Pauline Westdahl was one of the female pioneers of the Swedish Church revivalist movement. She was also an author, a translator and a general correspondent.
Eleonora Polynetta Emilia Westdahl, known as Pauline, was born at Krantbro Herrgård in Istorp parish, Västergötland, in 1810. She was the daughter of Count Polycarpus Cronhielm, Master of the Chase, and Anna Margareta Maria Edenhielm. She had five siblings. Both of her parents died the same year that Pauline was born and so she was brought up by relatives in Gothenburg and in Jönköping. She received what, at that time, was considered a comprehensive education for women in literature and languages.
Whilst she was in Jönköping she came to know the journalist Wendela Hebbe. They stayed in contact during most of their lives through regular correspondence. Pauline Westdahl wrote poetry which came to the attention of Esaias Tegnér who encouraged her in these pursuits. She was also captivated by the priest Peter Wieselgren and his missionary activities in promoting sobriety as a social revivalist movement. It was thanks to him that she began to use her writing skills to champion sobriety. However, Pauline Westdahl made a not infrequent use of pseudonyms and this has made it difficult to determine just how much she actually wrote. In addition to her friendship with Wendela Hebbe and her acquaintanceship with Esaias Tegnér and Peter Wieselgren, Pauline Westdahl was also in contact with the priest and missionary Peter Fjellstedt. Further, she also corresponded with Betty Ehrenborg-Posse and Princess Eugénie.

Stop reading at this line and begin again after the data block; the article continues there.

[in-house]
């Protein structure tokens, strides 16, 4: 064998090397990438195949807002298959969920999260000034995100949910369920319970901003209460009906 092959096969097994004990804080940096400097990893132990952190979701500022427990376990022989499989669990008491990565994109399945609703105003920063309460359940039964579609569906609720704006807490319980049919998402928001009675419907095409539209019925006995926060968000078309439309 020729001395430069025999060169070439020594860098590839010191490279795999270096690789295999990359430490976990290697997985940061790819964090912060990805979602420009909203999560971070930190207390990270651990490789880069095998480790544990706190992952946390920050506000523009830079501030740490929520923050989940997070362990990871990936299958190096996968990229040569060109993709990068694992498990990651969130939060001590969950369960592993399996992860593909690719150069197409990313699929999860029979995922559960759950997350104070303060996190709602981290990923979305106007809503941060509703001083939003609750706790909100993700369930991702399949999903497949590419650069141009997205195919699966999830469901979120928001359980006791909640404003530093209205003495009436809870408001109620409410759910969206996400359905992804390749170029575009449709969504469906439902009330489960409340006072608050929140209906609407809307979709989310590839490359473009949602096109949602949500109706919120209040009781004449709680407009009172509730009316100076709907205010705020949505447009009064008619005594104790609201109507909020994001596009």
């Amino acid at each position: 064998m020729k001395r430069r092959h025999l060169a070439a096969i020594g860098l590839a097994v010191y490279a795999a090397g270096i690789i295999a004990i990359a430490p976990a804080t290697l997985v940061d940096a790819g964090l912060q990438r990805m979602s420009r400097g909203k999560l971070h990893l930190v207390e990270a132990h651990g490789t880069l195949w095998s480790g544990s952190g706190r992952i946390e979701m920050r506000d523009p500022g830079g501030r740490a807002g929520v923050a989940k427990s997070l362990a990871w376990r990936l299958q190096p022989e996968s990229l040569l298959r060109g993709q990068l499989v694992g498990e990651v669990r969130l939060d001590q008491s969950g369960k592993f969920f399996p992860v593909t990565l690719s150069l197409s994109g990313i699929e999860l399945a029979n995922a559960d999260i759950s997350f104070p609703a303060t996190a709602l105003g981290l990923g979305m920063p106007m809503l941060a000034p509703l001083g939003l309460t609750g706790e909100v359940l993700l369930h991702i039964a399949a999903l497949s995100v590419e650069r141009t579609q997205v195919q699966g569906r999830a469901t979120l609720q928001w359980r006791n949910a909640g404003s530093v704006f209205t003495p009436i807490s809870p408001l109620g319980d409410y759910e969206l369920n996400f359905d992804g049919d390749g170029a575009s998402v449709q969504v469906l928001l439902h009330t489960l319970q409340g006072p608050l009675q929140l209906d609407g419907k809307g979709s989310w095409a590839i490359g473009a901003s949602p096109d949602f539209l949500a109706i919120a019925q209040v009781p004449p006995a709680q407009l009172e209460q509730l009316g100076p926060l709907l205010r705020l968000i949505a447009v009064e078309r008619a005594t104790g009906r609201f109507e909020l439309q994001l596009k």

In 1835 Pauline Westdahl married the pastor and preacher to the Swedish royal court Carl Magnus Westdahl and they had six children together. The couple were both involved in the revivalist movement in the capital city and they founded a sobriety association. Sobriety was a subject that engaged Pauline Westdahl throughout her life. She also ran a Bible depot set up by the Bible society in Jönköping.
When her husband got a new job the family moved away from Jönköping and following his death Pauline Westdahl lived in Stockholm. As the widow of a priest she received an annual pension of barely 200 Swedish kronor and thus was forced to find a way to provide for herself and her family. As part of this she let out rooms, translated texts, and continued to publish her own texts. She published her debut novel, Rosor och törnen. 1, De fyra önskningarne: berättelse, as late as 1873. Two years later the sequel, Rosor och törnen. 2, Margareta Kling eller En ros vid vägen, was published.
In 1879 Pauline Westdahl moved to Visseltofta in Scania where her daughter Ellen von Tretow was already living. During her time in Scania she wrote a children’s fairytale entitled Ett treblad för julen.
Pauline Westdahl died in Visseltofta in 1887.